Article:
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One of "my built" motors


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#1 Gator Bob

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Posted 02 September 2012 - 02:04 AM

Built for the "Balls Out" California Thingie Proxy race - Cars are here :dirol:
I have not built one of "My Motors" in 20 years. :secret:
:wizard: It's... "Evil" :diablo:

= = = = = = = = = = = = = = = =

All NOS or new parts

Vintage Mura set-up - Blueprinted assembly.
Champion Yellow Dot magnets
Custom heatsinks

Modern Pro/Slot armature spec:
55 Turns of 28 AWG
.450" x .518" Stack
.012 air gap

Break-in test = 45 minutes total:
.94 amps @ 3 volts
.98 amps @ 6 volts

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                            Bob Israelite




#2 slotbaker

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Posted 02 September 2012 - 02:16 AM

Nice looking motor Bob, it should fly... but I don't think we are allowed heatsinks in the balls out.
:huh:

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#3 Champion 507

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Posted 02 September 2012 - 05:45 AM

Nice build, Bob. Some interesting ideas here.

It looks like the heat sinks are made from correct period Mura B-can brush hood base plates. It also looks like the aluminum base plates are also B-can. However, turning the base plates into heat sinks, might cause an issue with the rules, but I'm not the judge. Very nice concept, though.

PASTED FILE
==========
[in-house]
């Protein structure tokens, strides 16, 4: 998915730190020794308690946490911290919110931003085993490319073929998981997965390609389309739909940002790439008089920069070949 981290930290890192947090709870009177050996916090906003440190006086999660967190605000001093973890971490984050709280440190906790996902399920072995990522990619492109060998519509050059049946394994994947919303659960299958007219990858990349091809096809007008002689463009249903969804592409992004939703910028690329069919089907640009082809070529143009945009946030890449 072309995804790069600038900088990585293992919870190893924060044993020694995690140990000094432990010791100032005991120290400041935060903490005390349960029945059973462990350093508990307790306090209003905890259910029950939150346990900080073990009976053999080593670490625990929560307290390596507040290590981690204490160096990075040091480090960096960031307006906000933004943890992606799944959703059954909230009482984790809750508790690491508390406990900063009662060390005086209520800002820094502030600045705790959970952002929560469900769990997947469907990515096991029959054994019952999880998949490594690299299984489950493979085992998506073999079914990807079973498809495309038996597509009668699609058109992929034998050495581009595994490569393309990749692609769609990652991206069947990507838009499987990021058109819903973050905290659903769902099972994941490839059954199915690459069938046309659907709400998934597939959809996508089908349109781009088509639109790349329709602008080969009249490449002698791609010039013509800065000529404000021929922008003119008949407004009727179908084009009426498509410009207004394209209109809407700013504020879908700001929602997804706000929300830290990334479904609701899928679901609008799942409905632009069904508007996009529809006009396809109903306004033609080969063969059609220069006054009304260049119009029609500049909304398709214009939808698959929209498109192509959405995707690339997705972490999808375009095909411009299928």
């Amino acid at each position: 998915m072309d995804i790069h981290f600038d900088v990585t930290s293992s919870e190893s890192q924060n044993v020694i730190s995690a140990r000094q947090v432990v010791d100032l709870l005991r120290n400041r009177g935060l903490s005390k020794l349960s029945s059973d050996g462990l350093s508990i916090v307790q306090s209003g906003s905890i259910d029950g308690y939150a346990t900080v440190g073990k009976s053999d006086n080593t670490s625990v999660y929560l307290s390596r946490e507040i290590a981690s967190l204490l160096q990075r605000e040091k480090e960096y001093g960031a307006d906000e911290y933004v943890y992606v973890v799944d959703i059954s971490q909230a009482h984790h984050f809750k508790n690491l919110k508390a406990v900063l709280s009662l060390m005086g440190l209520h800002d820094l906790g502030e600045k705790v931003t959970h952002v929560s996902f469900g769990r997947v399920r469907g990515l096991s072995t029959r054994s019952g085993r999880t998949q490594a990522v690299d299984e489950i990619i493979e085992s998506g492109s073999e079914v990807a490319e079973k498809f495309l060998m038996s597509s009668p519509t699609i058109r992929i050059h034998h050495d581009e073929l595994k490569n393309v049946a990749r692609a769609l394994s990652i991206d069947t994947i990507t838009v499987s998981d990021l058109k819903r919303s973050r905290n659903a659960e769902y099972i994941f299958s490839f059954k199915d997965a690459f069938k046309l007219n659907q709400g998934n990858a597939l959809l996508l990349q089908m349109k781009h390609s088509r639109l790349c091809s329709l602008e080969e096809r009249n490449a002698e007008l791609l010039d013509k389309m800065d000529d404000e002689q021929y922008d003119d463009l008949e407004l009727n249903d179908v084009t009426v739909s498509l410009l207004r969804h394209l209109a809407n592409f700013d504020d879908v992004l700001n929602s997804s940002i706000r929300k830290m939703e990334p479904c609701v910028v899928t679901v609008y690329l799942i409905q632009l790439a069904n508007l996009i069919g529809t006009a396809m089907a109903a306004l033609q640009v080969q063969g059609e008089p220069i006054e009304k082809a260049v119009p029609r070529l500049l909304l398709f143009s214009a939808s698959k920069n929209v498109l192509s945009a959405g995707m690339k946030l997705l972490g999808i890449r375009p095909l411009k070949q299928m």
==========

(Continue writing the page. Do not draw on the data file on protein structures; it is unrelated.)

I agree with Steve. It oughta scream.
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#4 havlicek

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Posted 02 September 2012 - 06:58 AM

Looks cool to me Bob. Love me some old Muras!

-john
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#5 Marty N

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Posted 02 September 2012 - 08:14 AM

What brushes are those that have shunts or did you make them?
Martin Nissen
 
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#6 havlicek

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Posted 02 September 2012 - 08:37 AM

Hey Marty. I don't know what Bob used, but drilling brushes to shunt them is EZ. You can even make a "drill bit" for this by just snipping the end on a piece of correctly-sized piano wire. The snipped end should be rough and sharp enough to drill into the brush and the spring groove makes it fairly easy to locate the hole. I just twist the shunt wire at the end and stick it in there, then untwist it and it should hold well enough to install the brushes, after which the spring leg holds them in very nicely. You can also tin the end of the shunt wire before inserting, but I don't bother. I think this works much better than just having the spring arm hold the shunt in the groove...even with vertical shunt grooves.